Consistent with 40 CFR131.21 (see: EPA Review and Approval of State and Tribal Water Quality Standards (65 FR 24641, April 27, 2000)), water quality criteria adopted by law or regulation by States and authorized Tribes prior to May 30, 2000, are in effect for CWA purposes unless superseded by Federal regulations (see, for example, the National Toxics Rule, 40 CFR 131.36; Water Quality Standards for Idaho, 40 CFR 131.33). New or revised water quality criteria adopted into law or regulation by States and authorized Tribes on or after May 30, 2000 are in effect for CWA purposes only after EPA approval.
IV. Where Can I Find More Information About Water Quality Criteria and Water Quality Standards?
For more information about water quality criteria and Water Quality Standards refer to the following: Water Quality Standards Handbook (EPA 823-B94-005a); Advanced Notice of Proposed Rule Making (ANPRM), (63FR36742); Water Quality Criteria and Standards Plan— Priorities for the Future (EPA 822-R-98-003); Guidelines and Methodologies Used in the Preparation of Health Effects Assessment Chapters of the Consent Decree Water Criteria Documents (45FR79347); Methodology for Deriving Ambient Water Quality Criteria for the Protection of Human Health (2000), (EPA-822-B-00-004); Guidelines for Deriving Numerical National Water Quality Criteria for the Protection of Aquatic Organisms and Their Uses (EPA 822/R-85-100); National Strategy for the Development of Regional Nutrient Criteria (EPA 822-R-98-002); and EPA Review and Approval of State and Tribal Water Quality Standards (65 FR 24641).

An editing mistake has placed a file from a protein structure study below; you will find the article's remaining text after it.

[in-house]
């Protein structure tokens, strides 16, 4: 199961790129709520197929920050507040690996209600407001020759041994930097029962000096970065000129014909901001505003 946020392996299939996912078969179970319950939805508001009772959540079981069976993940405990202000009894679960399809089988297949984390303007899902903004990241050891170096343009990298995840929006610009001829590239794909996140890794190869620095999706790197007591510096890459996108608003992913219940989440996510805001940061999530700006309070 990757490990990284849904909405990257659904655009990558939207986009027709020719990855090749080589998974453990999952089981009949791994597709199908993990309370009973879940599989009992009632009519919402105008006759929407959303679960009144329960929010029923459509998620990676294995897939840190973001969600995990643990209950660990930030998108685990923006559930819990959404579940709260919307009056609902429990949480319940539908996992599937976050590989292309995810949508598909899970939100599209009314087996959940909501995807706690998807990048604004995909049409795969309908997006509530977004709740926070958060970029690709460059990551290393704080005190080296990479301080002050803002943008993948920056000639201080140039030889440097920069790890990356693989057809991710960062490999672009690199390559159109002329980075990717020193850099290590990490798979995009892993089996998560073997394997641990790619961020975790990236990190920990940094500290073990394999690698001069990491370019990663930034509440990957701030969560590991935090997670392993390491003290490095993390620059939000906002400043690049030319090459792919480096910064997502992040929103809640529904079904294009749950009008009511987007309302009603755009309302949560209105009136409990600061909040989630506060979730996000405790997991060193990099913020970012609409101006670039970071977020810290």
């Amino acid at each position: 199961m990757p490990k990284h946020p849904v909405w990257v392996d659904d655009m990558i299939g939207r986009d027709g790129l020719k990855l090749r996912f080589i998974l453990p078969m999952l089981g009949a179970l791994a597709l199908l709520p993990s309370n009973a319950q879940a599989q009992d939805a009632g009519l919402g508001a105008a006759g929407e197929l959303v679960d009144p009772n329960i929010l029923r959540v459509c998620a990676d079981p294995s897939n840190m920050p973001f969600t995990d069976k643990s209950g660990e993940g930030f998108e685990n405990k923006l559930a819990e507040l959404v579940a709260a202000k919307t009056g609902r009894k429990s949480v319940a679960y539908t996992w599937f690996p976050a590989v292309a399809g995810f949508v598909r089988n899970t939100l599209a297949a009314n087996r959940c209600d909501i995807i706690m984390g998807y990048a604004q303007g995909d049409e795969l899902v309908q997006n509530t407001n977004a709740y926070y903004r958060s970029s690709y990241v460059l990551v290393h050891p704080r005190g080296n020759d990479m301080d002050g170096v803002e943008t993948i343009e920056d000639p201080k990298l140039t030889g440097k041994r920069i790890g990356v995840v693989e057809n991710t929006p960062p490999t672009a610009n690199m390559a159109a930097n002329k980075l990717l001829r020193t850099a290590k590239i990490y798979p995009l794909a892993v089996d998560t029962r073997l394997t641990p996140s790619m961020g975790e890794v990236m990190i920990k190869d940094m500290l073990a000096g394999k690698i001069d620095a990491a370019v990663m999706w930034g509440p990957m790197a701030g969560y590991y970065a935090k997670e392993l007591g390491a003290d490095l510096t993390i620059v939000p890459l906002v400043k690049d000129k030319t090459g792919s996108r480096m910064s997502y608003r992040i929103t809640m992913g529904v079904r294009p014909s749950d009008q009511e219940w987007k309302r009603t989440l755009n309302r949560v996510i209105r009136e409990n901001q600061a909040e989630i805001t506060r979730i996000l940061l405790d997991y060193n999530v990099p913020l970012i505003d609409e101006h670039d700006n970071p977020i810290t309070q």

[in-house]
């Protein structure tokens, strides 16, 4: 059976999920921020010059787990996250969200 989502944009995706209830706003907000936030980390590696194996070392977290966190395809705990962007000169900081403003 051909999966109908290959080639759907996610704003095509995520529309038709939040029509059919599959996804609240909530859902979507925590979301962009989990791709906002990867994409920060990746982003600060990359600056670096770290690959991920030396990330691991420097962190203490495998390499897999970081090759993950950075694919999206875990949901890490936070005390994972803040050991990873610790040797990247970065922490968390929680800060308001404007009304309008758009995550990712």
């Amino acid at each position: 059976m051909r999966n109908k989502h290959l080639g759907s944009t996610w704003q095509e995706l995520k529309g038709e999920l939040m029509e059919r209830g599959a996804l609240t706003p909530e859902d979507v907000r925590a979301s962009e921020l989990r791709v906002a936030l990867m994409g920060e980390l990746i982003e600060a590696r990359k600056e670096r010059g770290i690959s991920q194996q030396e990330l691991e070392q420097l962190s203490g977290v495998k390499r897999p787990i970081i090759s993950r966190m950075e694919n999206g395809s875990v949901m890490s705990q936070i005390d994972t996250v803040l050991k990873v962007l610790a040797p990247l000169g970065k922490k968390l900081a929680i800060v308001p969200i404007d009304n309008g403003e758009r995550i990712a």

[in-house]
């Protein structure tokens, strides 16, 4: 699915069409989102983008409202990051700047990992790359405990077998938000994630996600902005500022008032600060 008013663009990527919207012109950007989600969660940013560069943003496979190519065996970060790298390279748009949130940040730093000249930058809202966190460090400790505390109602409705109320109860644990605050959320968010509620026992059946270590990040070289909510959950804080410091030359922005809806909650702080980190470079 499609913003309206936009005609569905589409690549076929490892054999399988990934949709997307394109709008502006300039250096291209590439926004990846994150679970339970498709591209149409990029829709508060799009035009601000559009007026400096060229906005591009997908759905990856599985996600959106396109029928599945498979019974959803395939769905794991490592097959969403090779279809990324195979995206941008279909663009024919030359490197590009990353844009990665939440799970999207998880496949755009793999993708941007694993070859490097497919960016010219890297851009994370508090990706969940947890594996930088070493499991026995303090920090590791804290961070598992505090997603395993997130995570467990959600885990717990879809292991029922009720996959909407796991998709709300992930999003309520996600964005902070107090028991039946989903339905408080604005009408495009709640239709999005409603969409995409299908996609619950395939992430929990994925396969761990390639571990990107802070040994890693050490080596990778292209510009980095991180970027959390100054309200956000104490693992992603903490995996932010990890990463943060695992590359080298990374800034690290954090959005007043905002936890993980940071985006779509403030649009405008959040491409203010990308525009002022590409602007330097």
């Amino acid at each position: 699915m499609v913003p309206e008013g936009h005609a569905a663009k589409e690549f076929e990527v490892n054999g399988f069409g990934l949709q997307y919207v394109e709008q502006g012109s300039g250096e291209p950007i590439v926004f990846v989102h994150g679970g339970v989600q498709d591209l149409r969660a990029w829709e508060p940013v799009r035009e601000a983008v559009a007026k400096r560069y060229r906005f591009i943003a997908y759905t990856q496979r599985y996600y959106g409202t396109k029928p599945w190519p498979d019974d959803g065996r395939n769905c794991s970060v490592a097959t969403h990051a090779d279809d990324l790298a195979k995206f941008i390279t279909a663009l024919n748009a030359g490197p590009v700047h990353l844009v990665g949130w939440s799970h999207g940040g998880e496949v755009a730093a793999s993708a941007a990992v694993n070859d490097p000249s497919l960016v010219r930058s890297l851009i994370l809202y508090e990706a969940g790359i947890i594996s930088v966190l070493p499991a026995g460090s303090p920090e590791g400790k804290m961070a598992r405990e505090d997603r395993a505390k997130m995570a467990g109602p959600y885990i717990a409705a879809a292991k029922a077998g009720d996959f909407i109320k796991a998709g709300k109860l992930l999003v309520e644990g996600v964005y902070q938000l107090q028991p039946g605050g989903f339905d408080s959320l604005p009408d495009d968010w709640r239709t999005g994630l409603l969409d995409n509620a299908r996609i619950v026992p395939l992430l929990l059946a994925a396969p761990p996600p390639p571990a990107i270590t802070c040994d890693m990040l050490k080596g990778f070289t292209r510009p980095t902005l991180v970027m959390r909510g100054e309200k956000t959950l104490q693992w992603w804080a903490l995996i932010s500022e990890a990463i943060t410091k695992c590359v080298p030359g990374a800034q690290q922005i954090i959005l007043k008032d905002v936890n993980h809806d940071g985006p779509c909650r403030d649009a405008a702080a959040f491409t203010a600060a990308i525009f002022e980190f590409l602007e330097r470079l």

You can find these publications through EPA's National Service Center for Environmental Publications (NSCEP, previously NCEPI) or on the Office of Science and Technology's Home-page (http://www.epa.gov/waterscience).Start Signature
Dated: August 12, 2009.
Peter S. Silva,
Assistant Administrator for Water.
[FR Doc. E9-21820 Filed 9-9-09; 8:45 am]